China’s ride-hailing giant Didi Chuxing, on Thursday (June 10) filed filed paperwork for an initial public offering in the United States, setting the stage for what is expected to be one of the largest tech debuts globally this year.
Didi which is not only known as the Uber of China, but actually beat Uber in the country and bought out its business there, did not state a targeted amount to raise but plans to list American Depositary Shares (ADSs) on either Nasdaq or the New York Stock Exchange under the symbol “DIDI”.
The company could have a $100 billion valuation at the time of its IPO, according to a Bloomberg report while The Wall Street Journal reported that Didi could receive a $70 billion valuation through the offering, and will seek to raise up to 10% of that amount. Meanwhile, sources familiar with the matter told Reuters that it could raise around $10 billion and seek a valuation of close to $100 billion.
The Beijing-based company was founded in 2012 and is backed by Asia’s largest technology investment firms, SoftBank, Alibaba and Tencent. Most recently Didi was valued at $62 billion following an August fundraising round, according to PitchBook data.
Didi does not operate in the U.S., but does operate in 15 countries in Asia, Africa, Europe and South America and has 493 million annual active users, as well as 15 million annual active drivers, according to its filing.
Aside from ride-hailing, Didi also offers bike-sharing services, freight services, food delivery, leasing and maintenance plans for drivers’ cars, and an electric-vehicle charging network.
“We aspire to become a truly global technology company. While our business started in China, we believe we can help make life better for many more people around the world in a similar way,” Didi’s founder and CEO Cheng Wei said in a regulatory filing “What we have learned and built is relevant across the globe – in Latin America, Russia, South Africa or anywhere where affordable, safe and convenient mobility is valuable.”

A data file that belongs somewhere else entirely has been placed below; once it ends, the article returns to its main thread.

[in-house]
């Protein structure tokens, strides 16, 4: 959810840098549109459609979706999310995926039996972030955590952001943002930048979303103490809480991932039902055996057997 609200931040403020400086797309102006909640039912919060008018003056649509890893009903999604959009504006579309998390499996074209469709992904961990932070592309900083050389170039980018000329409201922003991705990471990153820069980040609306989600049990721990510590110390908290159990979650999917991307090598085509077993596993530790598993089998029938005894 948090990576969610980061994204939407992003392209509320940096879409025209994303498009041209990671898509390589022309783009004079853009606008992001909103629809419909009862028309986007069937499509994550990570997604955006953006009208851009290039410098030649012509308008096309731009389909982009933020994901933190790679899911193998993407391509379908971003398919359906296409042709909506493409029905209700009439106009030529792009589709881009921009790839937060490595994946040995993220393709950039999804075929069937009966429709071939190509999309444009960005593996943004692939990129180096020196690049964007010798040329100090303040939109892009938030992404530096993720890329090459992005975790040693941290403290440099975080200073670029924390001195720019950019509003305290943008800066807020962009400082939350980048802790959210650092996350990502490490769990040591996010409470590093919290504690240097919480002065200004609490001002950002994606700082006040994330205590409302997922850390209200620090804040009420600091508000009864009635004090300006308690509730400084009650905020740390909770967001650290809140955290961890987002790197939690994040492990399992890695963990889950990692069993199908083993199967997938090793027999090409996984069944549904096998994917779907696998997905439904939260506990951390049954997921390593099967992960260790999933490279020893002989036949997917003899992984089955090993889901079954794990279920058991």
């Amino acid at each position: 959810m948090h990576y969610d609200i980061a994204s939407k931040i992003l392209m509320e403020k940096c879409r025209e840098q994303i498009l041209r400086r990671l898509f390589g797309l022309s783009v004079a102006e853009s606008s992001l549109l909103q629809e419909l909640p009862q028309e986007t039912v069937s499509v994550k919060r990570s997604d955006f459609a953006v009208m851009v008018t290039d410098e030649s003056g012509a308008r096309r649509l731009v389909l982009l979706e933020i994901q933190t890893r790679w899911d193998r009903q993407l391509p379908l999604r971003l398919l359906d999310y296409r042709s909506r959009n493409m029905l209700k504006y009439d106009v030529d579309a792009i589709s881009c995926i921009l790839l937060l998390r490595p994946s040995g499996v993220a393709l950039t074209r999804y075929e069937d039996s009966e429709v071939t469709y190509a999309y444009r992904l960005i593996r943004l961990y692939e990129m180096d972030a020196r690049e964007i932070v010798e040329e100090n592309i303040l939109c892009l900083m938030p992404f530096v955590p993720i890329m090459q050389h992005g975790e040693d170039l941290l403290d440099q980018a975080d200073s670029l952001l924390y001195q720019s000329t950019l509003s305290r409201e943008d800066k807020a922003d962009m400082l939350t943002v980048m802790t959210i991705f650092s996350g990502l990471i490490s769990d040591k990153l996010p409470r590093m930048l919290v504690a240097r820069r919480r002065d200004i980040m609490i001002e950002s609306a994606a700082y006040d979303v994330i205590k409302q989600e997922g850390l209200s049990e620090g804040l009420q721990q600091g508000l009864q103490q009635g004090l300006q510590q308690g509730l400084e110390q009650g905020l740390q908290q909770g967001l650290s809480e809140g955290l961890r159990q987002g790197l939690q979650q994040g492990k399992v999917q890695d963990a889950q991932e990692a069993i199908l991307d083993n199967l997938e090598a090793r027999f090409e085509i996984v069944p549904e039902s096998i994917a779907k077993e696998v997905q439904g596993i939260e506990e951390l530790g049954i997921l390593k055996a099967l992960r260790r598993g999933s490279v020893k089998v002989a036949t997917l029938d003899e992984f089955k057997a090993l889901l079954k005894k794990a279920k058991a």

Didi started 2021 strongly, posting a profit in the first quarter on RMB 42.16 billion ($6.44 billion) in revenue. Some of the company’s profitability this past quarter can be credited to gains on investments of $1.9 billion related to spin-offs and divestments.
Didi is one of several Chinese tech unicorns seeking to go to market on American bourses
amid ongoing US-China tensions. Beijing and Washington tussle over a variety of issues.
“Such tensions between the United States and China, and any escalation thereof, may have a negative impact on the general, economic, political, and social conditions in China and, in turn, adversely impacting our business, financial condition, and results of operations,” the company said in its prospectus.
The company has other concerns such as Covid-19, too.
“If the situation takes a turn for the worse in China, or if there is not a material recovery in other markets where we operate, our business, results of operations and financial condition could be materially and adversely affected,” Didi said in its prospectus.
Didi stated that it expects to spend 30% of the proceeds of the IPO on improving its technological capabilities, “including our shared mobility, electric vehicle, and autonomous driving technologies”; 30% on growing its international operations outside of China; and 20% on developing new offerings and expanding what the company currently offers. The rest would go to general corporate purposes.
The IPO will be led by underwriters Goldman Sachs (Asia), Morgan Stanley and JP Morgan.